When black women feel our feelings in public, we are always shamed for being the worst of what a woman is. When we excel, we are too manly. We cannot win. I would argue what riles Serena haters is what pisses off bigots about black people across the gender spectrum and what irritates some men about independent women everywhere: She always wins even when she doesn’t win.
When she’s not winning on the tennis court or in matches, she’s winning at life. On her HBO show, Being Serena, we got to see the full range of this; what it means to live in Paris and America, to speak French or just to understand it spoken to her with ease. But this is the reason that Serena is the epitome of what resentful white people think of as an “uppity” black woman — and she is often portrayed as such. She’s punished for black excellence and we know it.
In a global atmosphere that still holds so much residue from resentment over the Obamas — remember all the conversations we had about Michelle Obama’s arms? — watching Serena marry Alexis Ohanian on the show, who appears to love her so completely, was a breath of fresh air. It’s why I gasped in adoration at her tutus when the catsuit was banned. I don’t even really want babies, but damn if Alexis Olympia doesn’t make me think twice.
This, too, is a way that Serena fights for black women. Too often, we have not been permitted to be mothers, to have total, utter ownership over our bodies and the bodies of our children and to have those things be our entire identity. For Serena to make this a new facet of her persona and identity is extraordinary, though depending on the feminist, it might look regressive. Anyone not derived from a diaspora relegated to slavery would of course, not really understand.
Because black women often do not have the luxury of being viewed or treated tenderly as human, anyone who is not paying attention is likely to confuse our tears for petulance instead of despair. To watch Serena’s vulnerability unfold as a black woman who has been bullied by cowardly, passive-aggressive men my entire life because they were intimidated by what is referred to affectionately, with a wink and a smile, as “grit” in their fellow white men is a revolution.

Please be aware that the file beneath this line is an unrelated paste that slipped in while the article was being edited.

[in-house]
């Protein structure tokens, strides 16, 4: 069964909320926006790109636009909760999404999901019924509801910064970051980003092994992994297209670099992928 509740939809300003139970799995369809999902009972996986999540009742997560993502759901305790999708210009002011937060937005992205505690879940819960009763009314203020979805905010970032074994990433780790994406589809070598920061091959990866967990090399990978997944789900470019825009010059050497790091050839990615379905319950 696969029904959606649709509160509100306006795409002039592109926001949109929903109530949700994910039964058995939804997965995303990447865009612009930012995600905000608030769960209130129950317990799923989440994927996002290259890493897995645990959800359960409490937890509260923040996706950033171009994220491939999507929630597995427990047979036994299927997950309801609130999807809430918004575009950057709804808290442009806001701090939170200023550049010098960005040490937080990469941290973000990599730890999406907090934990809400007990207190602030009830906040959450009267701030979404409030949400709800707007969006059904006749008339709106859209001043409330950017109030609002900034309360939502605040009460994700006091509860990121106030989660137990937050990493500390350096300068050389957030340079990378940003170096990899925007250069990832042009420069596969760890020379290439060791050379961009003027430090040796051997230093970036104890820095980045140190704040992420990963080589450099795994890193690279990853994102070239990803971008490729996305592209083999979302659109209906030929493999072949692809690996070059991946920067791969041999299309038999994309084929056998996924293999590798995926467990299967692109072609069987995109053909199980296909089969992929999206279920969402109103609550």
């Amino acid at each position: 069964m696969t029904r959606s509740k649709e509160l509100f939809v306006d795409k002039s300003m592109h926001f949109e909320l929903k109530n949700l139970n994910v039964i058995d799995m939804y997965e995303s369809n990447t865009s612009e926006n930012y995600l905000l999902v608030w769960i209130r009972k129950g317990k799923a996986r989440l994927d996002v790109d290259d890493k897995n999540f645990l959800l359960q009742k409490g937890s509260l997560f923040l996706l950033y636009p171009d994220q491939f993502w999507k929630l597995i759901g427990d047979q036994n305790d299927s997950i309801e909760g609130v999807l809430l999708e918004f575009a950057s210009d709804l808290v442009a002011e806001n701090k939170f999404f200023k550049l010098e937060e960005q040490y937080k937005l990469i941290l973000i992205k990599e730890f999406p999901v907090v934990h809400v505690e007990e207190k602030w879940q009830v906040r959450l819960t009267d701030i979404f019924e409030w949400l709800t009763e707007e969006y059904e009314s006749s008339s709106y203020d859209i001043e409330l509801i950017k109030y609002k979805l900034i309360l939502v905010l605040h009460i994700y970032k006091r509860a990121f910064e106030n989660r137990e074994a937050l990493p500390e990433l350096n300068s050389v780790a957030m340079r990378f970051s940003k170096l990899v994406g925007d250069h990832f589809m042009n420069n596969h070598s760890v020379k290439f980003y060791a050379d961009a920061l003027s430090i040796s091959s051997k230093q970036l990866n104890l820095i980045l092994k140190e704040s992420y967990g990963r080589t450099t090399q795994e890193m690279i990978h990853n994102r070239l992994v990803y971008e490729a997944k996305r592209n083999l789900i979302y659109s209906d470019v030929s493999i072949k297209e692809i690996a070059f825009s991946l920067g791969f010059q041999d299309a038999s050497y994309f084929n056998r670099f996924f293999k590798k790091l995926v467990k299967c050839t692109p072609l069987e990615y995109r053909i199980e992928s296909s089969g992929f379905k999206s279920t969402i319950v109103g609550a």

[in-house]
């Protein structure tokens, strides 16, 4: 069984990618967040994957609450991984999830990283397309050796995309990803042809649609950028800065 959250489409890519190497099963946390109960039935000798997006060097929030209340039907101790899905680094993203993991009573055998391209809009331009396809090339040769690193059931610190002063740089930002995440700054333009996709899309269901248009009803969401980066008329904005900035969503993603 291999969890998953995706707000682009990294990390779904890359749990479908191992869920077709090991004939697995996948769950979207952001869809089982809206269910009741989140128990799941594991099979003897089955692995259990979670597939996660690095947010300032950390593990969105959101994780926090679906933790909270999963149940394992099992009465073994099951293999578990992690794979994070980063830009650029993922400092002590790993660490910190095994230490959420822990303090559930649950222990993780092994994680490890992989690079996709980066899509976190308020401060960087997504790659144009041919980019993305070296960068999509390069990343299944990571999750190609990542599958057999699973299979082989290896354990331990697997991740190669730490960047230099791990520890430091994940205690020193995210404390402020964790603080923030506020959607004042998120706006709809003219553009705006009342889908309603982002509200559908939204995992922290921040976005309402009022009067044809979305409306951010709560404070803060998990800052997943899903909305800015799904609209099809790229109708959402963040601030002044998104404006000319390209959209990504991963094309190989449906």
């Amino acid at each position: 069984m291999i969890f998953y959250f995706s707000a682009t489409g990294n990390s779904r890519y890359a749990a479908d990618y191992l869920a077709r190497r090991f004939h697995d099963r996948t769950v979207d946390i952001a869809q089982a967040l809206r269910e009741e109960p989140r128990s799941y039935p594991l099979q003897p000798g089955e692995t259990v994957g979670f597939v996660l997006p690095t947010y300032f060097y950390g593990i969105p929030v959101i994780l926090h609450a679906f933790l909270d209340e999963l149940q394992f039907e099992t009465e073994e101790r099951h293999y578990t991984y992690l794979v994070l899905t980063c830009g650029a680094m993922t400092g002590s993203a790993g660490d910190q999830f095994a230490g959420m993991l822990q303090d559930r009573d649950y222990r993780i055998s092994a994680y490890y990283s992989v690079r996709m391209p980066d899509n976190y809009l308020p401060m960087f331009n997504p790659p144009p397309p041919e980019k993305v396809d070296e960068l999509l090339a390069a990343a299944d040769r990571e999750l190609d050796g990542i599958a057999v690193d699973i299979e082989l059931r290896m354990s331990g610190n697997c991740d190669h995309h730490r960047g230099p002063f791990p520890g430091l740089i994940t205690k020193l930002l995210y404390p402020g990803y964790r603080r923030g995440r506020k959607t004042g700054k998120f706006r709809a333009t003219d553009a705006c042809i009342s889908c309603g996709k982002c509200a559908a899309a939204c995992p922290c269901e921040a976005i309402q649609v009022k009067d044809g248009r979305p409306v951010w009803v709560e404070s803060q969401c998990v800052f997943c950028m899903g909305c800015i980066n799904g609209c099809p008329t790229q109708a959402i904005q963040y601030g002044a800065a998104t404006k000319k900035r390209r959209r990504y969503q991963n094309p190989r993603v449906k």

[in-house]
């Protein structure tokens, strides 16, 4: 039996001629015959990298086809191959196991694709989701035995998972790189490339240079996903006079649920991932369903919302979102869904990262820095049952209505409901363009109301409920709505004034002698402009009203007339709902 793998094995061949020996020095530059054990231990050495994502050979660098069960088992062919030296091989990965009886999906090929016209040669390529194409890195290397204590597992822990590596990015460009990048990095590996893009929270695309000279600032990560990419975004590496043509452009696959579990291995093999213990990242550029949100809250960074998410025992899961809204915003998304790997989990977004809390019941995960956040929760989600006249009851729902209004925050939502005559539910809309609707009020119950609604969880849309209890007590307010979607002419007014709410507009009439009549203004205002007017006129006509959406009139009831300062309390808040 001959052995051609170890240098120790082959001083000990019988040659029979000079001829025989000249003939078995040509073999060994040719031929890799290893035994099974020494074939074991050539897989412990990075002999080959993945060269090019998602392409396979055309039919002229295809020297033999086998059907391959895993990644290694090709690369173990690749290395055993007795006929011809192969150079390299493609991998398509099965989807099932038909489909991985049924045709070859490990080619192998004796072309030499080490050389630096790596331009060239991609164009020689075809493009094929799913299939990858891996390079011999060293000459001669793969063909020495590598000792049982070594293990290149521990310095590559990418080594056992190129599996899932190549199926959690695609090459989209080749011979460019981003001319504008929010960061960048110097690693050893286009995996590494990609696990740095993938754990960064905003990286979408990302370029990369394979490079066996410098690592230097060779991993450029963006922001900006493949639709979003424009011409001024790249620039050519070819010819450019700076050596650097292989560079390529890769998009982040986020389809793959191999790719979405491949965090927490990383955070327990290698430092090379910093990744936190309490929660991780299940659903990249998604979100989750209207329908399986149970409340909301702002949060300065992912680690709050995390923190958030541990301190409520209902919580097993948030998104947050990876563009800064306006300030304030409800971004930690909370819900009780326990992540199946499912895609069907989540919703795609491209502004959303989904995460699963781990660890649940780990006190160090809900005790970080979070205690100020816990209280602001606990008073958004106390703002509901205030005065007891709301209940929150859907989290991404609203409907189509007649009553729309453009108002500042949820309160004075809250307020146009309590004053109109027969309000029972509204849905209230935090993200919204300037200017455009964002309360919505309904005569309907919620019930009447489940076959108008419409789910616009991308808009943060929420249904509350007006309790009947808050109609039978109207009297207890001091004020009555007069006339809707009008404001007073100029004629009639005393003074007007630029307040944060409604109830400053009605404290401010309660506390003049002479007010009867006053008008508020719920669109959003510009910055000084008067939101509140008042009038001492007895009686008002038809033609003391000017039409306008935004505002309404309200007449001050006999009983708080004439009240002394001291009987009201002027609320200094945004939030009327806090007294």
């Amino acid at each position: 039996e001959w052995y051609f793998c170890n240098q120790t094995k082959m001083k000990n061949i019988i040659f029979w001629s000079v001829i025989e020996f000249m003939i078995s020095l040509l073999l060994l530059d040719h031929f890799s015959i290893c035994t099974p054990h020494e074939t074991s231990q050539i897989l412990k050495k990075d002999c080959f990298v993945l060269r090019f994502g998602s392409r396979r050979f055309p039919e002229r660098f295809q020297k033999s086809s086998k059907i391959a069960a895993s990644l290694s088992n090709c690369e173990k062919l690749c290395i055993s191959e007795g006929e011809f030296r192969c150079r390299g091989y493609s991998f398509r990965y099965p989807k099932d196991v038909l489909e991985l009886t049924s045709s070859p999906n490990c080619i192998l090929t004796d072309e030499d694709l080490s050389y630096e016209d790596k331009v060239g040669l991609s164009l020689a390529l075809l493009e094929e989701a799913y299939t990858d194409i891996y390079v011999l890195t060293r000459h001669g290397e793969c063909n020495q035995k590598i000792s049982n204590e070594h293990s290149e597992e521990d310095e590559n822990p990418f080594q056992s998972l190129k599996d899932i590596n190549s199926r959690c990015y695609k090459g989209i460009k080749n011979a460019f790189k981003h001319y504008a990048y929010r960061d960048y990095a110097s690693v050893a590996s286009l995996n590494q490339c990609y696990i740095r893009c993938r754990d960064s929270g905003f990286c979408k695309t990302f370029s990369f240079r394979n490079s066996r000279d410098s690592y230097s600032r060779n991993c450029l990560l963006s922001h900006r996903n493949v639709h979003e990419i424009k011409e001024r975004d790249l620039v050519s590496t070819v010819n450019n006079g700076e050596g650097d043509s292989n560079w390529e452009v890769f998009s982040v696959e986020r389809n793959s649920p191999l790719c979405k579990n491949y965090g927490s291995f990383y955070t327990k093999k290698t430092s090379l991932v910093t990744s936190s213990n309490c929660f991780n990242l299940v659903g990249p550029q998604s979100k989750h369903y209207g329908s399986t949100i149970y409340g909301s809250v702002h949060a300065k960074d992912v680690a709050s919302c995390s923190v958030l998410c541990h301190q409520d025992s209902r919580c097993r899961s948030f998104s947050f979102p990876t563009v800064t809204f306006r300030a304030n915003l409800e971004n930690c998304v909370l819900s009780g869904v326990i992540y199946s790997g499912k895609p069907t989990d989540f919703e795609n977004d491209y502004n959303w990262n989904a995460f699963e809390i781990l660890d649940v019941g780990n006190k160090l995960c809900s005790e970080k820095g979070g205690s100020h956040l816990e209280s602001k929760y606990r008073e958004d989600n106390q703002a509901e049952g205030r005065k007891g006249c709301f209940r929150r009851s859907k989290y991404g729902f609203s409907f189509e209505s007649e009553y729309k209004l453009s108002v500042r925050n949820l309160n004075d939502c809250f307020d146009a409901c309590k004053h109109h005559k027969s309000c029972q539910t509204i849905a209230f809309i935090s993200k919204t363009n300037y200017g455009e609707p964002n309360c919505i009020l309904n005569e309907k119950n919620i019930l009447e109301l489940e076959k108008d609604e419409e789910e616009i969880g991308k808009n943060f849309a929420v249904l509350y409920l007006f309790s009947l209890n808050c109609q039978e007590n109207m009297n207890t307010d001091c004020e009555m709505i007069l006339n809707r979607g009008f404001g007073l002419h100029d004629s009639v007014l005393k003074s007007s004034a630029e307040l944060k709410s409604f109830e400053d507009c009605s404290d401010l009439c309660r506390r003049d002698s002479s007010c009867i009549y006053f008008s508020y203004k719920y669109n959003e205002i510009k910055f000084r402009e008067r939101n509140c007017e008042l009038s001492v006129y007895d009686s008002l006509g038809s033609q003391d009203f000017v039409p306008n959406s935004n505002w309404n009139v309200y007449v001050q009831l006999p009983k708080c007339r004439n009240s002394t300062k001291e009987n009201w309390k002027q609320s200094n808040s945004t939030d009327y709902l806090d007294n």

Because Serena has always been a champion, has always been fighting this fight, we take her for granted. (I try not to, but life is busy.) Black folks like to talk about giving people their roses while they’re living, which means we want her to know she is cherished while she can still appreciate that we love her. Every triumph for Serena reminds me, as she approaches 37, that she is doing more than she needs to and we should be grateful.
It’s more convenient for white sports fans, of course, to turn the healthy, justified rage of black bodies gazed upon for money-making sport into a weapon formed against us. But like Colin Kaepernick, Serena is a generosity. She won’t let anyone or anything make her flat or less complex. Like Shirley Chisholm, she is unbought and unbossed. She contains multitudes. She can be both livid and kind, distraught and sweet, within the same hour.
What audacity, what nerve, that black girl with the big hair and the strong legs and amazing body has, showing up, demanding to be seen as human. What a gift, in this time, in this void of regal reckoning for black or brown bodies anywhere but fictitious worlds, that we get to witness Serena’s humanity unfurl, unedited.
Serena is iconic because of what she can do, but she’s extraordinary because of who she chooses to be and who she asks us to become — the heroines of our own lives.